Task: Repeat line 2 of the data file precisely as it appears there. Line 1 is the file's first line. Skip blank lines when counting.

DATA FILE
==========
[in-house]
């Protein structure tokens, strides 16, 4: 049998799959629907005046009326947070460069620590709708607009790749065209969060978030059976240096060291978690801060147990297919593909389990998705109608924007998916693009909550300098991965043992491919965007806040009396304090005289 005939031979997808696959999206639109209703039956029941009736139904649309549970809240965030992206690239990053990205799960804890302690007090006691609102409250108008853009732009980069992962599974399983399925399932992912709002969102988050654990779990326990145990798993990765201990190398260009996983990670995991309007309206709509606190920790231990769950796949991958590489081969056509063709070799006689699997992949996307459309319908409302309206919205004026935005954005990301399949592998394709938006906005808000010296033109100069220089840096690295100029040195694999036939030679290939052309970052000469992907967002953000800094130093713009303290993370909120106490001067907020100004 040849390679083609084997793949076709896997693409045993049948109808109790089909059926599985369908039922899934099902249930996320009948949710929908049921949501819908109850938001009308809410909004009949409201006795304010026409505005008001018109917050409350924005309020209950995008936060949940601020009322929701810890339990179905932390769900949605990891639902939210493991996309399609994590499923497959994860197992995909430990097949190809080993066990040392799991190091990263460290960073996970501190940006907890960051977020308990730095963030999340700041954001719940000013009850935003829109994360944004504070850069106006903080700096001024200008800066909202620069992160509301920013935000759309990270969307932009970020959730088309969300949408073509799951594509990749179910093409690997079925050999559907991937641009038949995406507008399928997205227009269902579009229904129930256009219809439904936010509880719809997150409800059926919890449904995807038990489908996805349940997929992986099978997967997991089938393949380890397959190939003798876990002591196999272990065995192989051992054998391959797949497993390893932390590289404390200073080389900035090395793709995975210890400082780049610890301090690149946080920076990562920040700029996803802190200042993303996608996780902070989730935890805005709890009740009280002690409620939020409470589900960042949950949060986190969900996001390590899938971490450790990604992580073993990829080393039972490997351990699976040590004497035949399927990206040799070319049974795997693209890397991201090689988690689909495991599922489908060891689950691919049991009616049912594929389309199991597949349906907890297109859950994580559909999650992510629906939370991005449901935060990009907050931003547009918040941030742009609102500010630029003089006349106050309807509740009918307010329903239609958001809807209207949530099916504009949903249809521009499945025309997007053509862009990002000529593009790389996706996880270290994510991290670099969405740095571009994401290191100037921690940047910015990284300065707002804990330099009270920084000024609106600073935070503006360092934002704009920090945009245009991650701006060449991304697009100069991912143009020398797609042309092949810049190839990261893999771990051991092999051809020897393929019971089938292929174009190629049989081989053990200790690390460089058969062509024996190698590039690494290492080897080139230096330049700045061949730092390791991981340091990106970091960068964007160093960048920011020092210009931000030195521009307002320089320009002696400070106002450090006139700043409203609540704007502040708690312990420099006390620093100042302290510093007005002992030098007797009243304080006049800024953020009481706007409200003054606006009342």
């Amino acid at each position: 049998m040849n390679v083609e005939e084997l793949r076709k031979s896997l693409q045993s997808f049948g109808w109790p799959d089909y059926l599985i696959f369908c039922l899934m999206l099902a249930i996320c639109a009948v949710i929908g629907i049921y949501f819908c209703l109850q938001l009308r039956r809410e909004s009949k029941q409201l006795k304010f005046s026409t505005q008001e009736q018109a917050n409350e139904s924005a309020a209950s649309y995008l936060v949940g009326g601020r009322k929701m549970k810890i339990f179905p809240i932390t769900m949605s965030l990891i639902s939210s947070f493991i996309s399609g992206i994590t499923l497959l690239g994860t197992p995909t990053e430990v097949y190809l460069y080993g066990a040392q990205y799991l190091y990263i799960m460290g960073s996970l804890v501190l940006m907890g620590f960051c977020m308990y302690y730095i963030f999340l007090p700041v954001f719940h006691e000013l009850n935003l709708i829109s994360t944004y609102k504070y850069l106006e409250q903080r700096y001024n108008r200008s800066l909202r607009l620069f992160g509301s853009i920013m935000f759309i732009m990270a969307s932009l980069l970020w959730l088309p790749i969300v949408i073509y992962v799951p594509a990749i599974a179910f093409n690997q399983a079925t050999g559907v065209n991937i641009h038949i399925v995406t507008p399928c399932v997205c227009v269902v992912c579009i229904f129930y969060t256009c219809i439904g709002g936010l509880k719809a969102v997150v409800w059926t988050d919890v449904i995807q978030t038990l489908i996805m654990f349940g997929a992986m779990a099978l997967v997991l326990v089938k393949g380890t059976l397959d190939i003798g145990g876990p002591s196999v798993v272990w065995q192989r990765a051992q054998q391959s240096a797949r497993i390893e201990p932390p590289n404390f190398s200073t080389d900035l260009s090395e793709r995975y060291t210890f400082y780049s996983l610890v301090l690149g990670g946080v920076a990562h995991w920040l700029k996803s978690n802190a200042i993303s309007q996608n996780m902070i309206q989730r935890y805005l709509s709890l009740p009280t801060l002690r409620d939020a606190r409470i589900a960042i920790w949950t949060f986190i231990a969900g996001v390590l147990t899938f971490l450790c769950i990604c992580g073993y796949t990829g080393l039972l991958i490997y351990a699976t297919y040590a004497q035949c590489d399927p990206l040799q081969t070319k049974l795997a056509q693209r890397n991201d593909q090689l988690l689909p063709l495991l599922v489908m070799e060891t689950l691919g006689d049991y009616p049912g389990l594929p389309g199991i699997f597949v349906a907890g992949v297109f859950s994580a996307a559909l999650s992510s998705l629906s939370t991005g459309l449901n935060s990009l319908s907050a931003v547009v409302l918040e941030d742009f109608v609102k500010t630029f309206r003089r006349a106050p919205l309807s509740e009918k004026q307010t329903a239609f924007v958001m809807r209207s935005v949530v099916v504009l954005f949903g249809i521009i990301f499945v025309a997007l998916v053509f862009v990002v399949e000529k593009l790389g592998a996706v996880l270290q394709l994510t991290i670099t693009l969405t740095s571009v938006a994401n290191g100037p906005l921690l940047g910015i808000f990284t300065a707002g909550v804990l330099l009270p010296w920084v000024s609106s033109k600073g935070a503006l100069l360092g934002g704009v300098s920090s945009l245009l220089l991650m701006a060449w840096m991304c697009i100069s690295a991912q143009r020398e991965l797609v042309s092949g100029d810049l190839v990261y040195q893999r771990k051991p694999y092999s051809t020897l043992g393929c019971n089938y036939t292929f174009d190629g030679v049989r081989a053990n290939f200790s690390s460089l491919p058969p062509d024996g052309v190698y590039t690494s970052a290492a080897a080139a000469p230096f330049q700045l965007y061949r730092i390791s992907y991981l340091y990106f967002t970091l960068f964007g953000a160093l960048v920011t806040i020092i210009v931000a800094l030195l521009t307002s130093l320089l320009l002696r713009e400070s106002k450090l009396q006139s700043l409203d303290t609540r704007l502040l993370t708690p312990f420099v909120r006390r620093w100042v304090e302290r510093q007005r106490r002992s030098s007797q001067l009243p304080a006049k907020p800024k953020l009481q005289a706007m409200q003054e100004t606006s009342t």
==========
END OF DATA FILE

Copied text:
């Protein structure tokens, strides 16, 4: 049998799959629907005046009326947070460069620590709708607009790749065209969060978030059976240096060291978690801060147990297919593909389990998705109608924007998916693009909550300098991965043992491919965007806040009396304090005289 005939031979997808696959999206639109209703039956029941009736139904649309549970809240965030992206690239990053990205799960804890302690007090006691609102409250108008853009732009980069992962599974399983399925399932992912709002969102988050654990779990326990145990798993990765201990190398260009996983990670995991309007309206709509606190920790231990769950796949991958590489081969056509063709070799006689699997992949996307459309319908409302309206919205004026935005954005990301399949592998394709938006906005808000010296033109100069220089840096690295100029040195694999036939030679290939052309970052000469992907967002953000800094130093713009303290993370909120106490001067907020100004 040849390679083609084997793949076709896997693409045993049948109808109790089909059926599985369908039922899934099902249930996320009948949710929908049921949501819908109850938001009308809410909004009949409201006795304010026409505005008001018109917050409350924005309020209950995008936060949940601020009322929701810890339990179905932390769900949605990891639902939210493991996309399609994590499923497959994860197992995909430990097949190809080993066990040392799991190091990263460290960073996970501190940006907890960051977020308990730095963030999340700041954001719940000013009850935003829109994360944004504070850069106006903080700096001024200008800066909202620069992160509301920013935000759309990270969307932009970020959730088309969300949408073509799951594509990749179910093409690997079925050999559907991937641009038949995406507008399928997205227009269902579009229904129930256009219809439904936010509880719809997150409800059926919890449904995807038990489908996805349940997929992986099978997967997991089938393949380890397959190939003798876990002591196999272990065995192989051992054998391959797949497993390893932390590289404390200073080389900035090395793709995975210890400082780049610890301090690149946080920076990562920040700029996803802190200042993303996608996780902070989730935890805005709890009740009280002690409620939020409470589900960042949950949060986190969900996001390590899938971490450790990604992580073993990829080393039972490997351990699976040590004497035949399927990206040799070319049974795997693209890397991201090689988690689909495991599922489908060891689950691919049991009616049912594929389309199991597949349906907890297109859950994580559909999650992510629906939370991005449901935060990009907050931003547009918040941030742009609102500010630029003089006349106050309807509740009918307010329903239609958001809807209207949530099916504009949903249809521009499945025309997007053509862009990002000529593009790389996706996880270290994510991290670099969405740095571009994401290191100037921690940047910015990284300065707002804990330099009270920084000024609106600073935070503006360092934002704009920090945009245009991650701006060449991304697009100069991912143009020398797609042309092949810049190839990261893999771990051991092999051809020897393929019971089938292929174009190629049989081989053990200790690390460089058969062509024996190698590039690494290492080897080139230096330049700045061949730092390791991981340091990106970091960068964007160093960048920011020092210009931000030195521009307002320089320009002696400070106002450090006139700043409203609540704007502040708690312990420099006390620093100042302290510093007005002992030098007797009243304080006049800024953020009481706007409200003054606006009342």